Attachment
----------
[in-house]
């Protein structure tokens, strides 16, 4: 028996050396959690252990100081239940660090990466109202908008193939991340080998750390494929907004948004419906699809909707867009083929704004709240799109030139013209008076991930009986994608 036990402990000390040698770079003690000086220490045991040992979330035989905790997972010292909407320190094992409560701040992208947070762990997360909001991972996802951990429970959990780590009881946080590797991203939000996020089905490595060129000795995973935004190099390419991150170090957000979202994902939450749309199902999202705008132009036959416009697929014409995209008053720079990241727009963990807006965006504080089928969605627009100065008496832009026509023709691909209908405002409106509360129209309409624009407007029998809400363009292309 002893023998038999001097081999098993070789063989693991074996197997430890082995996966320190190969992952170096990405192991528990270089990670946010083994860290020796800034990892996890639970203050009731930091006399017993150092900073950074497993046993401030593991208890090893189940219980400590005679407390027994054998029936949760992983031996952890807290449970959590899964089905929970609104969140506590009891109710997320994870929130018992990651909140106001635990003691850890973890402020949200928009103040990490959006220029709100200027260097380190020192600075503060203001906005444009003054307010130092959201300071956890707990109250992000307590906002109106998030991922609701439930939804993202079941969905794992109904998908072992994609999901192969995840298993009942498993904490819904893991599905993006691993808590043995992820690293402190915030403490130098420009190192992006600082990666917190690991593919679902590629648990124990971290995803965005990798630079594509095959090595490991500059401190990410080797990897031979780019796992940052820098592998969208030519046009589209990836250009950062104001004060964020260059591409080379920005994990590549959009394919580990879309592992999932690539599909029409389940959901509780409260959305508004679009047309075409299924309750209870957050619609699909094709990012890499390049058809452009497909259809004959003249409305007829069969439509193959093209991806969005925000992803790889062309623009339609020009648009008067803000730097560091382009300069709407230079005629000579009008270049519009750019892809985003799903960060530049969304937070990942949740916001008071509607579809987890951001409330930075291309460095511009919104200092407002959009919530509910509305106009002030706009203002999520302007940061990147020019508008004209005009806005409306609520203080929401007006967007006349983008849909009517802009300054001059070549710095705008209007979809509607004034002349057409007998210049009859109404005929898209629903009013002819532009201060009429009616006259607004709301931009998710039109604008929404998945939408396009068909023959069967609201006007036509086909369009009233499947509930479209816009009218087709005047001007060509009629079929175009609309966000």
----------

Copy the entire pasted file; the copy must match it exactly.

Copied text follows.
[in-house]
């Protein structure tokens, strides 16, 4: 028996050396959690252990100081239940660090990466109202908008193939991340080998750390494929907004948004419906699809909707867009083929704004709240799109030139013209008076991930009986994608 036990402990000390040698770079003690000086220490045991040992979330035989905790997972010292909407320190094992409560701040992208947070762990997360909001991972996802951990429970959990780590009881946080590797991203939000996020089905490595060129000795995973935004190099390419991150170090957000979202994902939450749309199902999202705008132009036959416009697929014409995209008053720079990241727009963990807006965006504080089928969605627009100065008496832009026509023709691909209908405002409106509360129209309409624009407007029998809400363009292309 002893023998038999001097081999098993070789063989693991074996197997430890082995996966320190190969992952170096990405192991528990270089990670946010083994860290020796800034990892996890639970203050009731930091006399017993150092900073950074497993046993401030593991208890090893189940219980400590005679407390027994054998029936949760992983031996952890807290449970959590899964089905929970609104969140506590009891109710997320994870929130018992990651909140106001635990003691850890973890402020949200928009103040990490959006220029709100200027260097380190020192600075503060203001906005444009003054307010130092959201300071956890707990109250992000307590906002109106998030991922609701439930939804993202079941969905794992109904998908072992994609999901192969995840298993009942498993904490819904893991599905993006691993808590043995992820690293402190915030403490130098420009190192992006600082990666917190690991593919679902590629648990124990971290995803965005990798630079594509095959090595490991500059401190990410080797990897031979780019796992940052820098592998969208030519046009589209990836250009950062104001004060964020260059591409080379920005994990590549959009394919580990879309592992999932690539599909029409389940959901509780409260959305508004679009047309075409299924309750209870957050619609699909094709990012890499390049058809452009497909259809004959003249409305007829069969439509193959093209991806969005925000992803790889062309623009339609020009648009008067803000730097560091382009300069709407230079005629000579009008270049519009750019892809985003799903960060530049969304937070990942949740916001008071509607579809987890951001409330930075291309460095511009919104200092407002959009919530509910509305106009002030706009203002999520302007940061990147020019508008004209005009806005409306609520203080929401007006967007006349983008849909009517802009300054001059070549710095705008209007979809509607004034002349057409007998210049009859109404005929898209629903009013002819532009201060009429009616006259607004709301931009998710039109604008929404998945939408396009068909023959069967609201006007036509086909369009009233499947509930479209816009009218087709005047001007060509009629079929175009609309966000």